And speaking of which, where’s the T&A? All these movies with women being treated like…women is really disconcerting.
Here’s the trailer for Anderson’s latest, a stop-motion movie called Isle of Dogs (and I’m willing to bet that there aren’t any scantily-clad lady bottoms to be seen) from the director of The Fantastic Mr. Fox (which also didn’t have much in the way of scantily clad women).
I see what they’re trying to do with Jake Kasdan’s Jumanji: Welcome to the Jungle, but for the life of me I’m not entirely sure why (other than a studio banking on nostalgia and an establised iP, that is). I haven’t seen Joe Johnston’s 1995 Jumanji, which I assume this movie is a reboot of, in awhile but this feels so…excessive.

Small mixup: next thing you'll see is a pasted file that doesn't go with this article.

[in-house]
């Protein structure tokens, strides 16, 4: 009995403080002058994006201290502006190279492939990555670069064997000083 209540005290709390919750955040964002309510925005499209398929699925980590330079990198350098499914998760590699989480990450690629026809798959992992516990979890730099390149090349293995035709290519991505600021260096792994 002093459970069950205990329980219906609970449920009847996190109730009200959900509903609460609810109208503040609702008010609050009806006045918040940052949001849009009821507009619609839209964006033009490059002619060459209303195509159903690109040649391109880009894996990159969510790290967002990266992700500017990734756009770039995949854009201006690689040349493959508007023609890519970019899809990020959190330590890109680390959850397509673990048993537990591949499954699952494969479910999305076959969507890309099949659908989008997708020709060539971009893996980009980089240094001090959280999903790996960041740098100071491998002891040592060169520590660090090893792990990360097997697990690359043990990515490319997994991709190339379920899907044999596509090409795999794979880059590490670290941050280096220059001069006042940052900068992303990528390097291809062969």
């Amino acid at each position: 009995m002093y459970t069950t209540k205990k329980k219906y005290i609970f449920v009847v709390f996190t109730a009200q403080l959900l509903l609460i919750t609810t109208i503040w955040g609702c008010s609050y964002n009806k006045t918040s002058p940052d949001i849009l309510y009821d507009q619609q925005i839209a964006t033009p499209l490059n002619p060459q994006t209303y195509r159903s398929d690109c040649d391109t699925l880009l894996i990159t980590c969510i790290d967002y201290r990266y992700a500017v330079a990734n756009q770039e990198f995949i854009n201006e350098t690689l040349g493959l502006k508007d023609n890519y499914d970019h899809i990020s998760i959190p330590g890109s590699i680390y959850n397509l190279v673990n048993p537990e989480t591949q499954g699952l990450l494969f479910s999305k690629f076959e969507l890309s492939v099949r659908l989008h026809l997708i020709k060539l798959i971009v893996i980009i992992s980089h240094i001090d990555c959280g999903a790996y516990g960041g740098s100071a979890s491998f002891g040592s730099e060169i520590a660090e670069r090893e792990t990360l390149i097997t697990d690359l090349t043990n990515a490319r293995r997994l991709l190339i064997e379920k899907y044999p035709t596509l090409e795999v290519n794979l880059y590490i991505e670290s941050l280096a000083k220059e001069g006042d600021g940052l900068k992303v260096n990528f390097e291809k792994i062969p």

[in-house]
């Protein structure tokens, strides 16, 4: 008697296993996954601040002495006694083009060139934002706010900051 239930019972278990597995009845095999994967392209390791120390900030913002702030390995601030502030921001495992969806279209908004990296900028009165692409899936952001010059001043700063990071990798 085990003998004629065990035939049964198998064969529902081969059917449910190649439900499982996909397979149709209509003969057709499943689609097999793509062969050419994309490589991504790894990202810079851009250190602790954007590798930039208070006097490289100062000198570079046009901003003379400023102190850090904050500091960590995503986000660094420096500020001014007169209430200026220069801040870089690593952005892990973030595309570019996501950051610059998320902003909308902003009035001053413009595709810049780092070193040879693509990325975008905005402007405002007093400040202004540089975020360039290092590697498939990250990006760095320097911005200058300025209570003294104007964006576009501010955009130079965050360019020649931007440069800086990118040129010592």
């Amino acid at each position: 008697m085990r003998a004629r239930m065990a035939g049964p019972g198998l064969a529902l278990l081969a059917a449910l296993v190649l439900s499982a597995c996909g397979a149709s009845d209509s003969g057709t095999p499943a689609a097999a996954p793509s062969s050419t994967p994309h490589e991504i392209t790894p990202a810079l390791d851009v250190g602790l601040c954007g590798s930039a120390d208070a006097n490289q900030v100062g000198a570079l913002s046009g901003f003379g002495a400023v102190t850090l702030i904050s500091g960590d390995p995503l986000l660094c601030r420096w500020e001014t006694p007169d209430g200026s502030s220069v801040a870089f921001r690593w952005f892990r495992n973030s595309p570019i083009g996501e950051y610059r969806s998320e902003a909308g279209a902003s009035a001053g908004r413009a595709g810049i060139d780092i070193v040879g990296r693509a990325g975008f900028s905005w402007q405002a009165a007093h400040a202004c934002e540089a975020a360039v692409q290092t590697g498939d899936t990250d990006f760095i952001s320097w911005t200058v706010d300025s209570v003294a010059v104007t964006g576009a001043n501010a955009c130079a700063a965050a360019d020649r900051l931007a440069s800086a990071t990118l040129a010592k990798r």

And perhaps that approach is warranted, since the movie is revolving around a video game system, as opposed to the board games of the prior movies.
Though Jumanji–and it’s sequel of sorts, Zathura–felt like relatively small affairs when all is said and done, while the reboot feels massive and lacking the intimacy–and perhaps the heart–of those earlier films.
And while I know that Sony has a deal in place to share Spider-Man with Marvel Studios that deal likely does not extend to this movie.
Here’s a closeup of the above poster…
And here’s a closeup from one of the stingers (end credit scenes) at the end of 2016’s Captain America: Civil War.